It is possible to have normal insulin resistance and still have type 2 diabetes.  There is a type of type 2 diabetes that is the direct result of not making enough insulin to cover for the glucose needs.  Doctors don’t know why some people fail to make enough insulin other than the presence of pancreatic autoantibodies, which is seen in type 1 diabetes and an intermediate form of type 2 diabetes, known as diabetes type 1.5. More research needs to be done to determine why this occurs and how it causes type 2 diabetes.

Risk Factors for Type 2 Diabetes

There are many risk factors behind having type 2 diabetes.  The most common risk factors contributing to type 2 diabetes include the following:

  • Ethnicity. There are certain ethnic groups that seem to have a higher risk of having type 2 diabetes.  These include Hispanic Americans, Asian Americans, Native Americans, and African Americans.  The reasons behind this is not yet clear.
  • Family history. There may be hereditary reasons why a person can get type 2 diabetes.  If you have a first degree relative (parent, sibling, or child) with type 2 diabetes, your risk of developing the disease will be greater.  There are likely several genes that play into who gets diabetes and who doesn’t.
  • Age. As a person gets older, there is a greater chance of having type 2 diabetes. The risk for the disease increases after the age of 45 and really goes up after the age of 65.
  • Gestational diabetes. If you had gestational diabetes while you were pregnant, it puts you at a greater risk of developing type 2 diabetes later in life. The reasons behind this aren’t completely clear.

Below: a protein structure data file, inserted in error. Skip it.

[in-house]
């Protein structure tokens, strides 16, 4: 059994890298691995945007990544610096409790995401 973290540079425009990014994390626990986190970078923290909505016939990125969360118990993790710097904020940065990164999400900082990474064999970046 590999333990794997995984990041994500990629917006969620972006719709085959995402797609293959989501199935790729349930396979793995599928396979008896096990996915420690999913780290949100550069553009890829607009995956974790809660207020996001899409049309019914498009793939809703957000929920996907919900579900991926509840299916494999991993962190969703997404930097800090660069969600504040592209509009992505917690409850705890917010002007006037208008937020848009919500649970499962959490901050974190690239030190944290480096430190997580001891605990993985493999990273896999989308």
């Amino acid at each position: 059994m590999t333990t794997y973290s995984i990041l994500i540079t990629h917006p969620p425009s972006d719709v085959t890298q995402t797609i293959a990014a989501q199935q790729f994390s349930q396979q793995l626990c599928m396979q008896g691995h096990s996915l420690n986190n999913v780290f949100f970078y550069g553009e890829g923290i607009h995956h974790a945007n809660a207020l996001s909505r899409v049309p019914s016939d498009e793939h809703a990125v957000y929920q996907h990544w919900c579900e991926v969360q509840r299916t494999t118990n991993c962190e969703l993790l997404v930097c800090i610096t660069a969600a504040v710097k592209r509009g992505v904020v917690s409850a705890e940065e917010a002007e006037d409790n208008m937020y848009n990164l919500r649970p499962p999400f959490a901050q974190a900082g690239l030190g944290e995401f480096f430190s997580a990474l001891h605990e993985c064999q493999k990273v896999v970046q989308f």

• Polycystic ovarian syndrome (PCOS). Women who have polycystic ovarian syndrome also seem to have insulin resistance along with cysts on the ovaries.  This insulin resistance is the basis behind developing type 2 diabetes at some point in their lives.

It should be noted that when developing countries begin to take on a Western diet and have Western lifestyle choices, such as eating poor foods and exercising rarely, the risk of type 2 diabetes in these countries goes up.  For instance, in places like China, the risk of type 2 diabetes was once very low.  As their diet became more westernized and fewer people exercised, the rate of type 2 diabetes went up to levels approaching that in the Western world.  Industrialization seems to play a role in who gets diabetes and who doesn’t.

Typical American lifestyle choices seem to be the basic cause for developing type 2 diabetes.  These include eating too many calories, eating larger portions of food per meal, being overweight (having a BMR of more than 25), and failing to exercise regularly.  Regardless of ethnicity, if you follow this American lifestyle, you are at risk for developing type 2 diabetes, regardless of your ethnicity.


  1. Type 2 diabetes causes. http://www.endocrineweb.com/conditions/type-2-diabetes/type-2-diabetes-causes. Accessed 5/16/16.
  2. Type 2 diabetes risk factors. http://www.endocrineweb.com/conditions/type-2-diabetes/type-2-diabetes-risk-factors. Accessed 5/16/16.